ROLF: Well, in the long run this is going to help small business because when workers have more money to spend, businesses have more customers. This is not a new idea. It's not a radical idea. It's called Henry Ford economics. And it comes down to the idea that if you - whether you put fuel in jets or clean a hotel room that you ought to someday be able to buy a ticket on one of those airplanes.
YOUNG: Yeah, well, and there are others who agree with you. You have U.S. Rep. Adam Smith, who grew up near the Seattle-Tacoma International Airport, where his dad worked as a ramp serviceman for United Airlines, and the congressman said his dad used to make $16 an hour with full benefits. Now that's down as low as $9 an hour. Others like economist Emmanuel Saez of the University of California Berkeley are pointing out that the top 10 percent of earners took more than half of the total income in the U.S. in 2012.
And Smith and others are saying Prop. 1 is a way to get some of that money into the hands of the other 90 percent of workers.
ROLF: Well that's exactly right. And what voters in SeaTac said and what voters in New Jersey and I think voters in New York City said is enough is enough. They're tired of waiting for CEOs or congressmen to make the right decision, and they're going to take these matters into their own hands and say it's time for the economy to work for everybody.
YOUNG: We're looking at other airports. The Los Angeles City Council in 2009 extended the minimum wage at the airport there to over $15 to all airport workers. And others are saying that most of the costs of these wages can be passed on to travelers, who come through and pretty much pay the wages for the people of SeaTac.
ROLF: It's also possible they could just take it out of their CEO pay or their shareholder dividends.
YOUNG: Well, you obviously are making a case based on your feelings about pay inequality, a growing topic now. But make the case that a higher minimum wage is better for employers.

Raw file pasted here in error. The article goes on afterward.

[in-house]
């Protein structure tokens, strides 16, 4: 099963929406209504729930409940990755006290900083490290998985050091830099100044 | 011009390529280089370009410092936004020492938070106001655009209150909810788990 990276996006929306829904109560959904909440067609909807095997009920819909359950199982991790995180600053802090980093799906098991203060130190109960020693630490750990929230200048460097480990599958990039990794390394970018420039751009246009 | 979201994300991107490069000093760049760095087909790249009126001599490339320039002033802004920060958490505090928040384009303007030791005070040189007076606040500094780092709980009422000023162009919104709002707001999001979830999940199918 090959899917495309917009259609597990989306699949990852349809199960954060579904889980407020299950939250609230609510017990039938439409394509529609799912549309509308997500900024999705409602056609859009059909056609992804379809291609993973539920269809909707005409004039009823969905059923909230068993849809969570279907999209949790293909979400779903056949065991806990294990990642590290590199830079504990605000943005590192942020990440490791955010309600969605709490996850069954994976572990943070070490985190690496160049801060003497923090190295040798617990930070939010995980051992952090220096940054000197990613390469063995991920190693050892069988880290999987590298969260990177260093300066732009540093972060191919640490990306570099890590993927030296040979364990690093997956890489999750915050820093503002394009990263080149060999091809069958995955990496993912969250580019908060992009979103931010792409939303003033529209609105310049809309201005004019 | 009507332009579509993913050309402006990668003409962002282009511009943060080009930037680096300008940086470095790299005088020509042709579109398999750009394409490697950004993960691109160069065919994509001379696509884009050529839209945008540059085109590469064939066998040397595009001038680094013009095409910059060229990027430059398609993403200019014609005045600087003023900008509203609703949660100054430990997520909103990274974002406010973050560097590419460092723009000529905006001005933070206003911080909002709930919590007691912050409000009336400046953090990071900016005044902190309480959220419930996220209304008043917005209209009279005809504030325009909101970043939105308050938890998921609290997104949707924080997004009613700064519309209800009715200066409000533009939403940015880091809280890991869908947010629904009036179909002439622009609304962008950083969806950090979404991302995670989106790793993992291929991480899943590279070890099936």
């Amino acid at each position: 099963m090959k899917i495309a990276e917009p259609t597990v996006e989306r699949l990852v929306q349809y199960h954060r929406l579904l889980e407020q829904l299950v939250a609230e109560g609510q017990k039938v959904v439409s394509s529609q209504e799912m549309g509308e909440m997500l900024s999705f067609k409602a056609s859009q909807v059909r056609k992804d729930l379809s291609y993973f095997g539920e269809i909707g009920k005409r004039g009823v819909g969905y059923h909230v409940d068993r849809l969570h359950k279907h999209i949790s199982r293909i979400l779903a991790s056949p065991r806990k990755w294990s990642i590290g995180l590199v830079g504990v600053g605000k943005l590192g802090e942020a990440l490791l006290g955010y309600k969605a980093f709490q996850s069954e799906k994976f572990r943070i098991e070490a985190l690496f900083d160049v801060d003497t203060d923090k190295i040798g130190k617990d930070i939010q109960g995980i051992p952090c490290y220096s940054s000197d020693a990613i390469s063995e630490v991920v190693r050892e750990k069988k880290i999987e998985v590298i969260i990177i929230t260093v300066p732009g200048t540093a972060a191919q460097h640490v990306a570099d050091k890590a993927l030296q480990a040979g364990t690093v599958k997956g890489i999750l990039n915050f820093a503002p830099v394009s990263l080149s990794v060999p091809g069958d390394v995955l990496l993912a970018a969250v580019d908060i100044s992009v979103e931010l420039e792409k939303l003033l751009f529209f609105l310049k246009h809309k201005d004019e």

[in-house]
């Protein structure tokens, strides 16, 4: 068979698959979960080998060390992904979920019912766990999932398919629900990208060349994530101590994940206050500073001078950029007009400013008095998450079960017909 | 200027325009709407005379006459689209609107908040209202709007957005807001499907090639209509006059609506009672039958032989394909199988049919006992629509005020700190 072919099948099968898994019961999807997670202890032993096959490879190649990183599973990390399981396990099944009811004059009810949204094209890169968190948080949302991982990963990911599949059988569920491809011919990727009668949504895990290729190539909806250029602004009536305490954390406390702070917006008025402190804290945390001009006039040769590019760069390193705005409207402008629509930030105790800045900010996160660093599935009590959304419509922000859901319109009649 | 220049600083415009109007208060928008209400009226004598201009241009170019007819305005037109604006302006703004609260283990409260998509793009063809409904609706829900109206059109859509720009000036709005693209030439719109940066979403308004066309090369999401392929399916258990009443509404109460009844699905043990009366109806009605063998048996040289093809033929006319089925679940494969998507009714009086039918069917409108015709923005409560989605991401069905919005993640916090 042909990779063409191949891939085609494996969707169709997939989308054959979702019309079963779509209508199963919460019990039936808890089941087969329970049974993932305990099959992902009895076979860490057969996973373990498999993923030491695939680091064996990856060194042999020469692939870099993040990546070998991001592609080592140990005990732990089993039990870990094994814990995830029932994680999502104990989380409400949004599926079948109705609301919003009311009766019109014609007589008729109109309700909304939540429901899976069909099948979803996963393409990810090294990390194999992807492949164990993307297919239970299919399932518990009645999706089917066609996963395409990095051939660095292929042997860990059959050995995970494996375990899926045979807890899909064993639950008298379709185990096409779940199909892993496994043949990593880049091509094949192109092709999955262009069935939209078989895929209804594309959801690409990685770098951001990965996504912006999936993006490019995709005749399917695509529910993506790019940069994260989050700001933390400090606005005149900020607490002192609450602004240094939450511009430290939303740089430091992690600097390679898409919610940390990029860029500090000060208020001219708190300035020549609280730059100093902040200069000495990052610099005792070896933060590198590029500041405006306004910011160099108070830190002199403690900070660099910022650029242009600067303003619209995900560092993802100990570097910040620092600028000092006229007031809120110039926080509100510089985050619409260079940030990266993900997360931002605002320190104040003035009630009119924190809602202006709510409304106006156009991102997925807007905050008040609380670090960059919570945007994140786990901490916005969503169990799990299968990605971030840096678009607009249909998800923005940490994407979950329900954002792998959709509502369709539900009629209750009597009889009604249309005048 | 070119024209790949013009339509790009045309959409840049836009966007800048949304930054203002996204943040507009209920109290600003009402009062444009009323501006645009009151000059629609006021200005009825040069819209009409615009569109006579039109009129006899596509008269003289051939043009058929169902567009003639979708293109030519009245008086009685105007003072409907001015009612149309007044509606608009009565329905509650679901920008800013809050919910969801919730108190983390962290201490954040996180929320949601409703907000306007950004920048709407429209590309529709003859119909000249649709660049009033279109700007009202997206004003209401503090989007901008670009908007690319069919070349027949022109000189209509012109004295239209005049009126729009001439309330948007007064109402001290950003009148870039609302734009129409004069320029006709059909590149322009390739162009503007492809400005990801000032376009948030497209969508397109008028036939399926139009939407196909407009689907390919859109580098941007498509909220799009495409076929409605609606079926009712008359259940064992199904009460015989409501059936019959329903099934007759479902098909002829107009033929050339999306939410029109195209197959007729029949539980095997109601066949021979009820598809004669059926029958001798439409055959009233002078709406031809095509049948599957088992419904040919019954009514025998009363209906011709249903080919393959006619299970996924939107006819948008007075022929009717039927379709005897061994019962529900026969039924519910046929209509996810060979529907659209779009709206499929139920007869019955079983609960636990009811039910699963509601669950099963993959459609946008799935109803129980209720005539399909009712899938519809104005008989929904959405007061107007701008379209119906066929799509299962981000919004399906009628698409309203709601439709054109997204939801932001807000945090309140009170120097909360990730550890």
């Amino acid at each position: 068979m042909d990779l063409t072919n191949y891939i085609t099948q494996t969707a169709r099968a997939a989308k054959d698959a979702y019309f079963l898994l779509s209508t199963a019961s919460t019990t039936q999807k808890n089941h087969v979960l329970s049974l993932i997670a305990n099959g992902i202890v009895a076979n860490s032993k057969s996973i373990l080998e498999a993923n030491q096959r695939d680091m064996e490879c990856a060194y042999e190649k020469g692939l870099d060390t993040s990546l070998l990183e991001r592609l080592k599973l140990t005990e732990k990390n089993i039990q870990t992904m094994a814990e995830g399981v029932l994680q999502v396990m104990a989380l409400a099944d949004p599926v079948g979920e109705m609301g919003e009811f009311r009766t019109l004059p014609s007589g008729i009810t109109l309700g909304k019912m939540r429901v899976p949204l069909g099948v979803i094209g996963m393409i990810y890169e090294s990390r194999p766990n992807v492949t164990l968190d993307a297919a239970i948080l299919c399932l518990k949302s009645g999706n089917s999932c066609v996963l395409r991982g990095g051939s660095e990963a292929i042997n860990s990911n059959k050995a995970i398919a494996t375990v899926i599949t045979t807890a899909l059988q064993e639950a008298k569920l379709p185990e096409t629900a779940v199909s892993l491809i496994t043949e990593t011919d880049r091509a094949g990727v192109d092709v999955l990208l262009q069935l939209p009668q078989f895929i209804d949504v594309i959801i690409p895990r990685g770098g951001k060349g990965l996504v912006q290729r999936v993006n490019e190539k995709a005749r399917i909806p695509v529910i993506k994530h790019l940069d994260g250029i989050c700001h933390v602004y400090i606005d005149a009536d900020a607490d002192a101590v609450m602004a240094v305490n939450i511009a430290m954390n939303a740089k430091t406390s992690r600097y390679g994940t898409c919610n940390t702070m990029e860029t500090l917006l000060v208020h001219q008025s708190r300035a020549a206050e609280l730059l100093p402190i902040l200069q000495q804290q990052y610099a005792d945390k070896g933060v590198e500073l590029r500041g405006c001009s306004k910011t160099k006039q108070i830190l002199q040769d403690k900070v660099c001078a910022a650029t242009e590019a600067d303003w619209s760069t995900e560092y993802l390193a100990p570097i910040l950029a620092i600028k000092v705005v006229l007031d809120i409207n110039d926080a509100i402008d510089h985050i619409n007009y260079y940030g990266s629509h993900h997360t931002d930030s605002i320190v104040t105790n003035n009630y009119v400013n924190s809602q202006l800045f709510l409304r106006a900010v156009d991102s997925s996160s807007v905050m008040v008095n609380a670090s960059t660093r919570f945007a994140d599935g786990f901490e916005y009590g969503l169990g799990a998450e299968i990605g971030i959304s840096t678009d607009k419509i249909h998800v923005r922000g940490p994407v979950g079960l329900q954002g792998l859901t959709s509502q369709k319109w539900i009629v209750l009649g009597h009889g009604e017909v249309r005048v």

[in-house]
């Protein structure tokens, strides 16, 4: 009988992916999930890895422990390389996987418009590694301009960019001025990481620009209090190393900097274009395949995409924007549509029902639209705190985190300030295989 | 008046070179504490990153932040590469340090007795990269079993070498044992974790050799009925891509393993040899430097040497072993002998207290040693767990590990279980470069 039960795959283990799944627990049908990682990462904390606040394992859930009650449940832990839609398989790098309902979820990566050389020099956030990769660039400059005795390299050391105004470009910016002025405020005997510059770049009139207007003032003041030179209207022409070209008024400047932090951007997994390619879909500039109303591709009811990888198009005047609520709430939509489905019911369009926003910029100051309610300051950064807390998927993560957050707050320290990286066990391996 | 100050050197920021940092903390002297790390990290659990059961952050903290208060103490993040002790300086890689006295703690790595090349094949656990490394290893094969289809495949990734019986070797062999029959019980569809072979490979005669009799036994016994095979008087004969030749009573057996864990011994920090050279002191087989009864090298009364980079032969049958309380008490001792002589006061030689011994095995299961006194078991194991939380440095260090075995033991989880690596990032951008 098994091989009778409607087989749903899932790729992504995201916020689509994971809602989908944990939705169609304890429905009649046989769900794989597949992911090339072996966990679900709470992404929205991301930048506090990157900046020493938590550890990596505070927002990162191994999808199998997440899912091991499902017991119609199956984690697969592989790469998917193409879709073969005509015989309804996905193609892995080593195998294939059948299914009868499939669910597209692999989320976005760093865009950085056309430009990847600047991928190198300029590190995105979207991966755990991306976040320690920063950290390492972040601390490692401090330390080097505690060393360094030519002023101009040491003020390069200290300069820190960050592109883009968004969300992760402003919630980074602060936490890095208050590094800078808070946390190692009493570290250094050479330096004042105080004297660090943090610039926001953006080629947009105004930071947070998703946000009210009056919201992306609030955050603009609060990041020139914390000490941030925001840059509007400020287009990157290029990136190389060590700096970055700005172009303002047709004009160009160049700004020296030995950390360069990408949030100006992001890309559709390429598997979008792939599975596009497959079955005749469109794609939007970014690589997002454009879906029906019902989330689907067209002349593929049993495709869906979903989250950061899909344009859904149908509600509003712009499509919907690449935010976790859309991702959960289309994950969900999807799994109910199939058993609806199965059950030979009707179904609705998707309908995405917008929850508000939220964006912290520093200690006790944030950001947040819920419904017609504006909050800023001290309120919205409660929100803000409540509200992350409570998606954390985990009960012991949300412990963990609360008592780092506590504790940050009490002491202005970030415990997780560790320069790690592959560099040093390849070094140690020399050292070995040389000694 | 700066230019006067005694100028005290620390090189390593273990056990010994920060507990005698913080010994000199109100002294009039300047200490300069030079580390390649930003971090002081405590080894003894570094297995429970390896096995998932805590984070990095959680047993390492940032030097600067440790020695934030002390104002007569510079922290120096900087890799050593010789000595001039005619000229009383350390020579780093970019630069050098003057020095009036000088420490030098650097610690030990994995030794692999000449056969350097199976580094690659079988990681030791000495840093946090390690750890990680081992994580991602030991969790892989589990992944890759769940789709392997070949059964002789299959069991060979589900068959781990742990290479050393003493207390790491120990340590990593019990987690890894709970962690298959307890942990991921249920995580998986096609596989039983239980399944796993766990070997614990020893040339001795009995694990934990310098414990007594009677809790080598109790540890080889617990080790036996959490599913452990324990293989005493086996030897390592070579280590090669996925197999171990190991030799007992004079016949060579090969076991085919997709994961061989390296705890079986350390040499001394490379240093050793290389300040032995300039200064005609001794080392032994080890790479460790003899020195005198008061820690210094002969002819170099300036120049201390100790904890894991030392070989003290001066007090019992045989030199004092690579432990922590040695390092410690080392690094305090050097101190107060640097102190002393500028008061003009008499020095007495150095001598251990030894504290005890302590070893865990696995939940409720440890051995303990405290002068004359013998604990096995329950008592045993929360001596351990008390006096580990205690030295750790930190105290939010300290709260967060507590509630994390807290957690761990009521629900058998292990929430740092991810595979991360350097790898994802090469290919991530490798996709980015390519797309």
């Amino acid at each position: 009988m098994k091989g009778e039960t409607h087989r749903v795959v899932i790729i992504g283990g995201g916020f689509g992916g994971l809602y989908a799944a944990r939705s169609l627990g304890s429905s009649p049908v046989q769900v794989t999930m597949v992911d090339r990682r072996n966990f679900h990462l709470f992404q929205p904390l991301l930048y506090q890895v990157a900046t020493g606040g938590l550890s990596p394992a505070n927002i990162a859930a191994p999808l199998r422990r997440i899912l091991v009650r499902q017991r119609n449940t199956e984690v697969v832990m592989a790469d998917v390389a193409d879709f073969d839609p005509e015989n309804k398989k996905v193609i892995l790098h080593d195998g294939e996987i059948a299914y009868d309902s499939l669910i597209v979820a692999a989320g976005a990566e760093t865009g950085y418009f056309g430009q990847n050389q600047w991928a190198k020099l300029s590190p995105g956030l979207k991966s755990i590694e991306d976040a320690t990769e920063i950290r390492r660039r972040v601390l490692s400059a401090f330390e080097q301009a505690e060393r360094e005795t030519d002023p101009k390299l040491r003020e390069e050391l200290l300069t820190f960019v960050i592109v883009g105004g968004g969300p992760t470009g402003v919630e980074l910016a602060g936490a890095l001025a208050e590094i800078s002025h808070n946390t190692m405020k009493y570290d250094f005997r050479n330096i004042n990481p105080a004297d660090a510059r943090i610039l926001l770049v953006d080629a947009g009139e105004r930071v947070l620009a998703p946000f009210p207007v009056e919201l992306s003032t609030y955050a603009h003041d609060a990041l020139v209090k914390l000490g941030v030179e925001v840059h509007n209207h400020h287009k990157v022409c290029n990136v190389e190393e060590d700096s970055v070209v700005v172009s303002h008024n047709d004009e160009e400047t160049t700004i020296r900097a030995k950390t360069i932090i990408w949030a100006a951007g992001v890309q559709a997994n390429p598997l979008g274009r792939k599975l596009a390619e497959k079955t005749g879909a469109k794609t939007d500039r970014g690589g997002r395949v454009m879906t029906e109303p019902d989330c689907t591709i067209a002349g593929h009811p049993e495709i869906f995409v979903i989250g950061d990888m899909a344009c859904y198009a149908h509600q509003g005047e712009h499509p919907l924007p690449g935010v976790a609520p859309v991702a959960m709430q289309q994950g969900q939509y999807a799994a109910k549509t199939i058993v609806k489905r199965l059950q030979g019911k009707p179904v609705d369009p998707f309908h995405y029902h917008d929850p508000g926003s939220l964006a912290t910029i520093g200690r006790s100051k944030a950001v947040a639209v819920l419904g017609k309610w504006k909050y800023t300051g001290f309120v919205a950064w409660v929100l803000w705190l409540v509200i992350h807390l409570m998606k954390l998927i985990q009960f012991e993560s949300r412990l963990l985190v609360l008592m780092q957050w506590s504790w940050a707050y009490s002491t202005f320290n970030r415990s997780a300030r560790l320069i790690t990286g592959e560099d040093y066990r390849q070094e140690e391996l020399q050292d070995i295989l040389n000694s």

ROLF: If you run a coffee shop, if you run a small restaurant, if you run a bar and grill, like a guy named Don Liberty, who was one of our big supporters, who runs a place called the Bullpen Bar and Grill in SeaTac, when airport workers or hotel workers or restaurant workers make more money, they're more likely to come into your business and spend it.
YOUNG: Well, there are also so many studies that show that higher wages are linked to lower turnover rates, which means far less costs for training for employers, far better for employers in the long run. But as you know, there are people who feel that this is something that's being forced on businesses and workers by unions without first of all a full debate among workers, but also the Seattle Times editorialized against Prop. 1 and made the point that part of the proposition is that new employers that, let's say, take over businesses have to keep workers for up to three months, that this ties the hands of employers.
ROLF: Ultimately those businesses get to decide who their employees are going to be. What Proposition 1 says, and what the whole living wage movement is about, is whoever your employees are going to be, they ought to be able to, at the end of the day, put food on the table without relying on government assistance.
YOUNG: David Rolf, vice president for the Service Employees International Union, SEIU. David, thank you.
ROLF: Thank you, Robin.
YOUNG: Well, how about you? Your thoughts on the boosted wages in SeaTac and the income inequality debate in general. Some say this is going to be the topic of 2014. We welcome your thoughts at hereandnow.org.
CHAKRABARTI: And meanwhile a quick note on that storm that's blanketing a third of the country, Robin. Do you have your boots, your snow boots?
YOUNG: Oh, I have my skis.
CHAKRABARTI: Your skis, OK.
CHAKRABARTI: I've got my boots here today because we're looking at blizzard-like conditions with extremely low temperatures, again across a third of the country. Aaron Colt(ph) told WABC in East Rutherford, New Jersey, that he spent the morning buying groceries.
AARON COLT: The store was kind of picked over, I'll say that. But, you know, I got everything I need for a couple of days.
CHAKRABARTI: Well Trevor Shindorf(ph), a snowplow operator in Toledo, Ohio, told local affiliate WTVG that hey, it's not all that bad.
TREVOR SHINDORF: More snow, more money, so I like it.
YOUNG: What's not to like, more snow, more money? Keep those roads clear, Trevor, and everyone else, do stay safe. You're listening to HERE AND NOW. Transcript provided by NPR, Copyright NPR.
Here & Now resident chef and cookbook author Kathy Gunst shares her list of the best cookbooks of the year.